Guido van Rossum, the creator of Python, recently wrote a post on his blog about how Python makes great shell scripts, even (especially?) compared to shell scripts traditionally created in Bash and using purely shell commands.

Guido is absolutely correct.  Shell scripts birth themselves painfully from my fingertips.  Bash’s kludgy syntax irks my orderly sensibilities.  Typos frequent my unreadable scripts.  iffi?  Who invented this?

On the other hand, Python sticks to just a handful of language constructs, so the language does not force me to google how to create else statement every time I need to do it.  Python just makes sense.

One of the comments asks if Guido can show him some “really beautiful” python shell scripts.  I don’t mean to brag, and by no means do I think that my scripts in particular invite the light of the heavens to shine upon them, but I think I follow PEP 8 fairly closely and I pay attention to the brevity and clarity of my language.  I find that I can quickly debug my scripts because of their transparency at run-time and their concise self-annotating source code.

So, below I show a script which I call merge_branch.py. Do

chmod +x merge_branch.py 

so that you can run it from the command line with a simple ./merge_branch.py.  I alias it in ~/.bashrc.

alias mb='../path/to/merge_branch.py'

The script simplifies what I would have to do manually in git many times a day.  You see, git exemplifies a great version control system for keeping track of source code.  I create branches instantly.  This encourages me to work on bug fixes and new features separate from the main code base.  As others make changes, I can easily integrate their changes by merging the changed branch into my branch.  Git’s merge algorithm embarrasses any other I have ever used.  Some of Subversion’s merges still haunt my nightmares to this day.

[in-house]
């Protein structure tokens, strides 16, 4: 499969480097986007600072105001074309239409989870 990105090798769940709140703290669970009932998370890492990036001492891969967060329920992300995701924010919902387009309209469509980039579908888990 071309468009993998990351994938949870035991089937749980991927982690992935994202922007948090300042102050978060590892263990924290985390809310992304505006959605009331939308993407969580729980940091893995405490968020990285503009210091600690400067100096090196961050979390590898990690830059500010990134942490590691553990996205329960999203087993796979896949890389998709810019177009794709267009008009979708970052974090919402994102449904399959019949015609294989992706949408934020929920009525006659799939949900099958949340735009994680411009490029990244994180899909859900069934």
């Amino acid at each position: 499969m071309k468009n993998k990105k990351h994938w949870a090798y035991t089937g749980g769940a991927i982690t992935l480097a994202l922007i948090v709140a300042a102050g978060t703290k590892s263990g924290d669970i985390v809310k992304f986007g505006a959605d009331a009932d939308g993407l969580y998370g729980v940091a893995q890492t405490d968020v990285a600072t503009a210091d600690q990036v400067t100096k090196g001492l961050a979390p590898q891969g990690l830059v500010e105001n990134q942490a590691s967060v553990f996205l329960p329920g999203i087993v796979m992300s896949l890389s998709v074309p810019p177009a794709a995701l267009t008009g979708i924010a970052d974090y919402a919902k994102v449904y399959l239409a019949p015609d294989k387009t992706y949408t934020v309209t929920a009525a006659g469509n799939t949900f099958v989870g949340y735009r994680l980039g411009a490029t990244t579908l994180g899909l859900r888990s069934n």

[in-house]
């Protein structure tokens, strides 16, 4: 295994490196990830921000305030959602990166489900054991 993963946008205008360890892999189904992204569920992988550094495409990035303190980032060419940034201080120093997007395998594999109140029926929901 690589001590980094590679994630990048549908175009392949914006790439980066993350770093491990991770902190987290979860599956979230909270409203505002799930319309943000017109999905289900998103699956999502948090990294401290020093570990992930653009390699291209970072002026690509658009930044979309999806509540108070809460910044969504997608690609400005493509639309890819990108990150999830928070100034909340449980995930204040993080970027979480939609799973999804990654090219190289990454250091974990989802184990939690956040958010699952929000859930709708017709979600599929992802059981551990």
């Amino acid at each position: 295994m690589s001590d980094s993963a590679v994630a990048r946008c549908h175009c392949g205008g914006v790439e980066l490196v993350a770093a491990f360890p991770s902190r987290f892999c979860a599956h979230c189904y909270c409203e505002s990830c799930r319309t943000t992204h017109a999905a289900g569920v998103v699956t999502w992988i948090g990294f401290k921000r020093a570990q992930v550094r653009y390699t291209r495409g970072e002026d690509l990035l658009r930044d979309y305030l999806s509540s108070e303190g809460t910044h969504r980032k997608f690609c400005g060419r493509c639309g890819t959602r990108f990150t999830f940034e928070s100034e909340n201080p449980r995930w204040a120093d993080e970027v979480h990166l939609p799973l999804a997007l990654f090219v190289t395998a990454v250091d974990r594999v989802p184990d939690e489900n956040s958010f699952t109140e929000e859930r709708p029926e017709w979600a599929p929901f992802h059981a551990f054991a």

So, git rocks.  Unfortunately, conflicts sometimes do occur.  So, the proper procedure for merging a branch needs to be followed carefully.  People are bad at doing things carefully. That’s okay.  We should spend more time on making mistakes being creative.  That is why we invented computers to do work for us.

For best results, merge the latest changes people made to master into your branch as often as possible.  Small changes incrementally will probably mean small merge fixes.  One big change will probably cause you major pains.  So, merge from master into your branch often.

If you use GitHub or another central repository with a number of other people, then you must do a number of things.  First, make sure that all the commits that you wanted to make are commited to your branch and that you didn’t leave any files out that you have not explicitly git-ignored.  This happens a lot in SVN and Git if you are not careful, and it is the greatest source of frustration for anyone who uses a system like this.  To human is to err, c’est la vie.  Then, git-checkout master.  Make sure that origin has the latest changes from your master.  Then git-pull the latest changes form origin (github) into master.  Then git-checkout your branch again.  Then git-merge master into your branch.  If there are any errors, fix them and commit, otherwise you are done.